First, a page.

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digitalmars.D.learn - Reflection: is type an inner class

reply "Tyler Jameson Little" <beatgammit gmail.com> writes:
Say I have something like this:

     class A {
         class B {
         }

         B b;
     }

Right now, I have a loop that does something like this (taken 
from orange project):

     foreach (i, type; typeof(A.tupleof)) {
         enum name = A.tupleof[i].stringof[1 + A.stringof.length + 
2 .. $];
     }

This gets all members of class A (in this case only b), but I 
can't 'new' the class because it needs the context of the 
instance of A. So, I need to check (preferably at compile time) 
if b's type is an inner class or an outer class. If it's an inner 
class, I'll need to instantiate it with the reference of A.

std.traits doesn't seem to have anything useful. I'd like to know 
the following:

* is b's type instantiatable (is that a word?) without extra 
information?
* is b's type an inner class (needs reference to instantiate)

In my code, I have a reference handy, so I just need to know how 
to instantiate it.

I saw the macro 'compiles' in the traits documentation 
(__traits(compiles, ...)). Do I need to do something with this?
Oct 20 2012
next sibling parent "Tyler Jameson Little" <beatgammit gmail.com> writes:
I got it working using compiles:

     A a = new A;
     foreach (i, type; typeof(A.tupleof)) {
         enum name = A.tupleof[i].stringof[1 + A.stringof.length +
2 .. $];
         static if (__traits(compiles, mixin("A." ~ 
type.stringof))) {
             mixin("a." ~ name) = a.new type;
         } else {
             mixin("a." ~ name) = new type;
         }
     }

It's pretty hacky, but it seems to work. I'd be very interested 
in a cleaner solution, but this works for now.
Oct 20 2012
prev sibling next sibling parent Andrej Mitrovic <andrej.mitrovich gmail.com> writes:
On 10/21/12, Tyler Jameson Little <beatgammit gmail.com> wrote:
 Say I have something like this:

      class A {
          class B {
          }

          B b;
      }

I can't find a way to figure out if the inner type is static or not. If it's static you don't need the outer class to instantiate it. Figuring out if it's nested or not is doable: class A { class B { } B b; } template GetType(T) { alias T GetType; } template GetParentType(alias T) { alias GetType!(__traits(parent, T)) GetParentType; } template isInnerClass(T) { enum bool isInnerClass = is(GetParentType!T == class); } void main() { A.B ab; static assert(isInnerClass!(typeof(ab))); } (P.S. to others, why is __traits so impossible to work with? typeof can't be used to extract the type, I had to write a special template just to extract the type of a symbol..)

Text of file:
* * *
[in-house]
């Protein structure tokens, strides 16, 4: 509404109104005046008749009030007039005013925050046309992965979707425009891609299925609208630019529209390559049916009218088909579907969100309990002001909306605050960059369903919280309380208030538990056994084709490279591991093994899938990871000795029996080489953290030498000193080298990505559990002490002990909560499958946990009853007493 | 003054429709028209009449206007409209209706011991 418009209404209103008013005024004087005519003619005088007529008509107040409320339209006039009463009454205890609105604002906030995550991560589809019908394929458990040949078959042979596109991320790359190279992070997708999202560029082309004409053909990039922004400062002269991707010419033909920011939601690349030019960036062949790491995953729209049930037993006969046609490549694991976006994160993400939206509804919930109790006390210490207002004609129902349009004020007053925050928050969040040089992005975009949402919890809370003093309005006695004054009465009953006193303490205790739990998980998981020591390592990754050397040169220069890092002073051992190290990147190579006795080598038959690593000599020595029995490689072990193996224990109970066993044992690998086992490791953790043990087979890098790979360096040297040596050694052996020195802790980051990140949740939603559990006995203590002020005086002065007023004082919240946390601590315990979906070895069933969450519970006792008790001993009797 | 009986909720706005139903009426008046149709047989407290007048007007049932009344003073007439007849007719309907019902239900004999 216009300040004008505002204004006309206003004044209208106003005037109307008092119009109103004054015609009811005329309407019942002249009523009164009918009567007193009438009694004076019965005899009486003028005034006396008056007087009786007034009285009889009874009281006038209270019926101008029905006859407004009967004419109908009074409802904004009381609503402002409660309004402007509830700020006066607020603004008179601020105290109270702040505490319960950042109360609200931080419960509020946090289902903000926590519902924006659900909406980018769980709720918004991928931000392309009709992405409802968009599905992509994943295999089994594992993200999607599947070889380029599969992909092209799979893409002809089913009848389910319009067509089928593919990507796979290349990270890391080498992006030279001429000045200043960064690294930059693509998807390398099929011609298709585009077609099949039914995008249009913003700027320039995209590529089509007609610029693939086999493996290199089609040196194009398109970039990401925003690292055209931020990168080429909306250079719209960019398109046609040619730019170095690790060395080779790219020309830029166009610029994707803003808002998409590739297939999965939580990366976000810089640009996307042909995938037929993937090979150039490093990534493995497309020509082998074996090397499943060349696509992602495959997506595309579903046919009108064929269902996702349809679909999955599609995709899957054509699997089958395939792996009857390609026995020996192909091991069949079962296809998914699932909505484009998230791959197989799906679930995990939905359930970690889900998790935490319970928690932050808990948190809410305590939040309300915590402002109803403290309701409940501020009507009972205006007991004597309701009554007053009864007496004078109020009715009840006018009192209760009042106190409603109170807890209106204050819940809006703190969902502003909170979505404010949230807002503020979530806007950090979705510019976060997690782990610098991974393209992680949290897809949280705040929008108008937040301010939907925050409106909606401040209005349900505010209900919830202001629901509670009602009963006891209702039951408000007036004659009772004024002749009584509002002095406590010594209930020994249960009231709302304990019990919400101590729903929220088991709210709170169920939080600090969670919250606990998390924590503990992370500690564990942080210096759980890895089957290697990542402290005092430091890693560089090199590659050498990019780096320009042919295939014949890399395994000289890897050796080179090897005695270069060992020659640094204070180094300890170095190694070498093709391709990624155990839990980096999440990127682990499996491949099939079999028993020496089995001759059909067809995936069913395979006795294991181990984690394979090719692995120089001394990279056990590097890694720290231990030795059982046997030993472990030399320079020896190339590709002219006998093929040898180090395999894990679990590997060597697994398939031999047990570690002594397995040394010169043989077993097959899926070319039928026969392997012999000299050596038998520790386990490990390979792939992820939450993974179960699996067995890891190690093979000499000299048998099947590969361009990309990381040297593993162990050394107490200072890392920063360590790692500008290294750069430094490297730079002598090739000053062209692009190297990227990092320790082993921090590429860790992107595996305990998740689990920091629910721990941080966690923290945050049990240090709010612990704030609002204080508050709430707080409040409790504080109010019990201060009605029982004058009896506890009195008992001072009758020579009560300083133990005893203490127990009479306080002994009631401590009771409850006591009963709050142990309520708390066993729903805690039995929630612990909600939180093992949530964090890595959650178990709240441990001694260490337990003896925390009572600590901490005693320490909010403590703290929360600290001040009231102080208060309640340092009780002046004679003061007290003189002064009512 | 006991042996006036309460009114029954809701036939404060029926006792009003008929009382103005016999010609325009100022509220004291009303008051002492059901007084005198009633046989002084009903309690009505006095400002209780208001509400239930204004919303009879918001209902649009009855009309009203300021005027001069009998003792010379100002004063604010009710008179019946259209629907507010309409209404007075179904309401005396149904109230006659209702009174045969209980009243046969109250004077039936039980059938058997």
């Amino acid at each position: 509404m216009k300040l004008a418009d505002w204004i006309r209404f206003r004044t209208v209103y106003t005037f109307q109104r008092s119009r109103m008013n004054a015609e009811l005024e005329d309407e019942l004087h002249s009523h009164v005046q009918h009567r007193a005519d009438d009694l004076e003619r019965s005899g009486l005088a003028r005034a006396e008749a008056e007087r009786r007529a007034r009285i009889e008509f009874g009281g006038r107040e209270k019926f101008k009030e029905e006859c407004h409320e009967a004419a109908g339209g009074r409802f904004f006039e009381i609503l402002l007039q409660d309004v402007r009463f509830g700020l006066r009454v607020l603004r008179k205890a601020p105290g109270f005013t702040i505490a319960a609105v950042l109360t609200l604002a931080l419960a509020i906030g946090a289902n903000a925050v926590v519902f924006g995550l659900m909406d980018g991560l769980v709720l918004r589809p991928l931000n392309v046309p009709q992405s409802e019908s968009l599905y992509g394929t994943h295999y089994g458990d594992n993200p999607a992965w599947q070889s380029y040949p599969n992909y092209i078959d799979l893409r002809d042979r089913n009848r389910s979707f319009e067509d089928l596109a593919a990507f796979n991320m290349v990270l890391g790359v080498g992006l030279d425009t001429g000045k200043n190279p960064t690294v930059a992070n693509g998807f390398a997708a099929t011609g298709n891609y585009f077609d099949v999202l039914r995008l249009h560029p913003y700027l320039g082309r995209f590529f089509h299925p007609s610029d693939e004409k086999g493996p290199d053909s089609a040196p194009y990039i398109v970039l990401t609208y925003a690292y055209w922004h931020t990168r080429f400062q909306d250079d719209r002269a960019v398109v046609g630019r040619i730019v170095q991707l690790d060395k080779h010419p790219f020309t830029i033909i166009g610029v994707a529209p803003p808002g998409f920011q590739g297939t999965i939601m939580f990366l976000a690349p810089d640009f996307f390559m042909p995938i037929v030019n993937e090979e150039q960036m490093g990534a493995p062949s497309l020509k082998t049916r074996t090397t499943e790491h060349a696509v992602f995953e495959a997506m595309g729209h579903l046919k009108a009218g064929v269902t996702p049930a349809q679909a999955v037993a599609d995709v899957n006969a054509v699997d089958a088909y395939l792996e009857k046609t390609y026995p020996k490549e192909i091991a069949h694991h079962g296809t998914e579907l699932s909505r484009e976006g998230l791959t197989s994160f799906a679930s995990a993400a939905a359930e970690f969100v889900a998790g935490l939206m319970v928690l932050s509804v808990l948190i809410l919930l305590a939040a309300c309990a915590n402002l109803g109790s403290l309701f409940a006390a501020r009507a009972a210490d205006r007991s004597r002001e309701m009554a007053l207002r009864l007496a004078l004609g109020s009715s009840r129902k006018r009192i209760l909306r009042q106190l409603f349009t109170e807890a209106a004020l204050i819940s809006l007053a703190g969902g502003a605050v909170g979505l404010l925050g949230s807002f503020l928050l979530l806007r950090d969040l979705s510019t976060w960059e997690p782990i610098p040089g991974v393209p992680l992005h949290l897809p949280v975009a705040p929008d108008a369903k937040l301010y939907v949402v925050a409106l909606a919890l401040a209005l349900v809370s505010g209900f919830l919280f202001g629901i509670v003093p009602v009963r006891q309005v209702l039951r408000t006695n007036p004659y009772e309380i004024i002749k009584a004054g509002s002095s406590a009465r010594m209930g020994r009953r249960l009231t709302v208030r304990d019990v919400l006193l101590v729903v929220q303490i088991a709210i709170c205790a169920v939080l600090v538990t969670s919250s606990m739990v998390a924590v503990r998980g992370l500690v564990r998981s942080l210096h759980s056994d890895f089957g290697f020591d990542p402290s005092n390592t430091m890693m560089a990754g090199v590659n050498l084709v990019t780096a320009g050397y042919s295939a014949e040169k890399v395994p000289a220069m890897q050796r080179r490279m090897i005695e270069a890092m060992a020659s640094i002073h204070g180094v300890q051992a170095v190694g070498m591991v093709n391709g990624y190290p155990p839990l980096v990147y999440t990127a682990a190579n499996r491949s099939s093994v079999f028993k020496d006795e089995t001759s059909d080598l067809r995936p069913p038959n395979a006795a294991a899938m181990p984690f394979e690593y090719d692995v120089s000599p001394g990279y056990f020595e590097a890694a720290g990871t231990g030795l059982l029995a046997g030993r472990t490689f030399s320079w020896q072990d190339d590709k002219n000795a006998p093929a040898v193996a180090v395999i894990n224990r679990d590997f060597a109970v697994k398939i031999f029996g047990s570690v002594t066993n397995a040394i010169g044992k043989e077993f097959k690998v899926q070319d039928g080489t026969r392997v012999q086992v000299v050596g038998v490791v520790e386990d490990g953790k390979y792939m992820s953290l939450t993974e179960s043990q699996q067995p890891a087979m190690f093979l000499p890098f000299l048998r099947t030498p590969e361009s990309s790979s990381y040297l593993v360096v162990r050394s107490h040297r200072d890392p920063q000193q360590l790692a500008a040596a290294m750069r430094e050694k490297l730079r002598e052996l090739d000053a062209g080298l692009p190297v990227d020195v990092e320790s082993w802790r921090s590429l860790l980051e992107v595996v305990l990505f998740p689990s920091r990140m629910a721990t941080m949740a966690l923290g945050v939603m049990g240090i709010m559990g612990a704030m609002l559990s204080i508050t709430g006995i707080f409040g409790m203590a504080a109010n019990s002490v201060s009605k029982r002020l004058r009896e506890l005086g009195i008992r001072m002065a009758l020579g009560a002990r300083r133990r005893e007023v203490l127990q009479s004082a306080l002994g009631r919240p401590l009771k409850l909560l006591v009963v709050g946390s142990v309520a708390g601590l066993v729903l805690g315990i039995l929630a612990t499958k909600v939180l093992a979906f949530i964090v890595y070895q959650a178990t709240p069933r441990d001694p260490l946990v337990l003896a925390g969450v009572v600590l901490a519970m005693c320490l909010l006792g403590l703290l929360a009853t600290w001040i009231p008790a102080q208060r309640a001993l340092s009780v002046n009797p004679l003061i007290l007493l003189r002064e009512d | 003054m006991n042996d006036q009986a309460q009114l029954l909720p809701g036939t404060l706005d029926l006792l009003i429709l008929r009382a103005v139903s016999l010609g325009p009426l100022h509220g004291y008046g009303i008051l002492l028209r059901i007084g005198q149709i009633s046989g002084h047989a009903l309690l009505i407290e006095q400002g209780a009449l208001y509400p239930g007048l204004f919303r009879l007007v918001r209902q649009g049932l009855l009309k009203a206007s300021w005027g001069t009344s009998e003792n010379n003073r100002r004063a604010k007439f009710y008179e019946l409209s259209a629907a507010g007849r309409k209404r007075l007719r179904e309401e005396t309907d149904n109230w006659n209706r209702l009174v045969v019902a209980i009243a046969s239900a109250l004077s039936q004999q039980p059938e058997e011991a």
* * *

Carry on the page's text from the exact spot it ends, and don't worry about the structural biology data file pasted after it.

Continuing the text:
Oct 20 2012
prev sibling next sibling parent "Tyler Jameson Little" <beatgammit gmail.com> writes:
I hope this isn't a double post, I'm posting from the web ui. I 
got this working using __traits(compiles):

     A a = new A;
     static if (is(A == class)) {
         alias TypeTuple!(A, BaseClassesTuple!A) Types;
     } else {
         alias TypeTuple!A Types;
     }

     foreach (BT; Types) {
         foreach (i, type; typeof(BT.tupleof)) {
             enum name = BT.tupleof[i].stringof[1 + 
BT.stringof.length + 2 .. $];

             if (!mixin("ret." ~ name)) {
                 static if (__traits(compiles, mixin("BT." ~ 
type.stringof))) {
                     mixin("a." ~ name) = ret.new type;
                 } else {
                     mixin("a." ~ name) = new type;
                 }
             }
         }
     }

This is the basic idea. I've omitted a bunch of the irrelevant 
code for brevity.  The following structure gets initialized 
correctly:

     class A {
         class B {
             class C {
                 int d;
             }
             C c;
         }
         B b;
     }

Is this the best way to do this, or is there a cleaner, type 
independent way?  I'm doing this for a JSON marshaller I'm 
working on.
Oct 20 2012
prev sibling next sibling parent "Jonathan M Davis" <jmdavisProg gmx.com> writes:
On Sunday, October 21, 2012 05:39:54 Andrej Mitrovic wrote:
 On 10/21/12, Tyler Jameson Little <beatgammit gmail.com> wrote:
 Say I have something like this:
 class A {
 
 class B {
 }
 
 B b;
 
 }

I can't find a way to figure out if the inner type is static or not.

How about checking whether it has an outer property? IIRC, B should have a .outer which refers to the instantiation of A that holds it, since it's non-static, whereas if it were static, there would be no such property. - Jonathan M Davis
Oct 20 2012
prev sibling next sibling parent "Tyler Jameson Little" <beatgammit gmail.com> writes:
On Sunday, 21 October 2012 at 03:40:15 UTC, Andrej Mitrovic wrote:
 On 10/21/12, Tyler Jameson Little <beatgammit gmail.com> wrote:
 Say I have something like this:

      class A {
          class B {
          }

          B b;
      }

I can't find a way to figure out if the inner type is static or not. If it's static you don't need the outer class to instantiate it. Figuring out if it's nested or not is doable: class A { class B { } B b; } template GetType(T) { alias T GetType; } template GetParentType(alias T) { alias GetType!(__traits(parent, T)) GetParentType; } template isInnerClass(T) { enum bool isInnerClass = is(GetParentType!T == class); } void main() { A.B ab; static assert(isInnerClass!(typeof(ab))); } (P.S. to others, why is __traits so impossible to work with? typeof can't be used to extract the type, I had to write a special template just to extract the type of a symbol..)

Hmm, maybe something like this should go into std.traits? This seems more readable than my hacky solution (__traits(compiles, A.B)).
Oct 20 2012
prev sibling parent Andrej Mitrovic <andrej.mitrovich gmail.com> writes:
On 10/21/12, Jonathan M Davis <jmdavisProg gmx.com> wrote:
 How about checking whether it has an outer property?

outer could be a user-defined property/enum.
Oct 20 2012